Since 26 August 2016, all patent holders are obliged to “work” their patented invention in Indonesia, by either manufacturing their patented products or using their patented processes within 36 months from the date the patent is granted – article 20 of Law No 13 2016 on patents (‘the new law’).
There are consequences for not complying with this “working requirement”. Notably, “non-working” of the patented inventions will open up an opportunity to any interested person to apply for a compulsory licence. Any person can apply for a compulsory license for failure to work an invention immediately after the expiration of 36 months from grant and with no official fees payable – article 82 of the new law. The Ministry of Law examines applications for compulsory licences and informs patent holders of the outcome. Generally, the patent holder will be given a chance to respond, for example, by producing evidence that the patented invention has been worked in Indonesia within the prescribed time period, so that the application for the compulsory licence can be refused. Nonetheless, if the patent holder fails to submit a timely response, the patent holder will be deemed to have agreed with the granting of the compulsory license.
Additionally, a patent can be subject to revocation by the Indonesian government if the patent holder fails to ‘work’ the invention as claimed in the granted patent within the prescribed time period.
In order to provide a reasonable timeframe for patent holders to comply with this newly implemented ‘working requirements’, a postponement regime was introduced by the Indonesian Government on 11 July 2018 under the Implementing Regulation No 15 of 2018. This postponement regime allows patent holders, especially who have yet to work their patented inventions in Indonesia, to defer their obligations by submitting a written request to the Ministry of Law along with reasons for the postponement. If approved, a postponement period of not exceeding 5 years may be granted. A further postponement (i.e. beyond the initial five years) may also be possible.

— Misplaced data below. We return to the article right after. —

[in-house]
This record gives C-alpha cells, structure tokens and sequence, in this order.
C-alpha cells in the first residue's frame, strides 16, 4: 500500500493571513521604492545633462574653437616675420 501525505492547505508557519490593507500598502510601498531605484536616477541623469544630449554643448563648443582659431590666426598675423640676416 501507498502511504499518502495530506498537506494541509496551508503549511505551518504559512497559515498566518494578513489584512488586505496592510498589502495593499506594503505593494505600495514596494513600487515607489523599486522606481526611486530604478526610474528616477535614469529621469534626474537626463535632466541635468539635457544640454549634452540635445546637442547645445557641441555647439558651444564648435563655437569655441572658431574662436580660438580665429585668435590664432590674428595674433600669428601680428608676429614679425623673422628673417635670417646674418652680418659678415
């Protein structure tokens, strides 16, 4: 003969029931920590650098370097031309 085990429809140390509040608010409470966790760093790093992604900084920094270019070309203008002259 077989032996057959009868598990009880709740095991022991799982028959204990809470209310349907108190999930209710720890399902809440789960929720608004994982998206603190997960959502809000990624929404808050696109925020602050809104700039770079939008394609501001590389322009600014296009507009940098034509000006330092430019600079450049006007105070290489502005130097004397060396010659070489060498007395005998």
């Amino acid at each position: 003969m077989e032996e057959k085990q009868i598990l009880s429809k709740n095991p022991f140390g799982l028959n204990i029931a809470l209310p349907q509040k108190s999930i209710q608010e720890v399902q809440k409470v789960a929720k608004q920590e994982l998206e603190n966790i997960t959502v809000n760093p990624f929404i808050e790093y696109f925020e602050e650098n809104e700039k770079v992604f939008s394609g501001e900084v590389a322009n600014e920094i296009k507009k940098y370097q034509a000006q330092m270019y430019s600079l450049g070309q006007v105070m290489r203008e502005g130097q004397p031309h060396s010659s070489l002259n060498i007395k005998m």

Several reasons for the postponement of “working” of a patent have been suggested, and which may deem to be acceptable, including:
1. the patented process or product needs further development;
2. lack of facilities to implement the patented process or products within 36 months from the grant of the patent; and
3. lack of investment to bring the manufacturing technology into Indonesia.
The implementation regulation includes a time limit for submitting an initial request for postponement. The initial postponement request has to be submitted within three years from the grant of a patent, accompanied by an official letter requesting the postponement of implementation of the patent under article 20 of the new law along with (i) an instruction letter from the patent holder indicating a valid reason for postponement, (ii) an original copy of a duly stamped Power of Attorney and (iii) an annuity payment receipt. It is important to note that postponement requests do not require any official fees and are only applicable to patents granted on or after 26 August 2016.
A version of this article was first published in the membership journal of the Chartered Institute of Patent Attorneys – see more at http://www.cipa.org.uk/.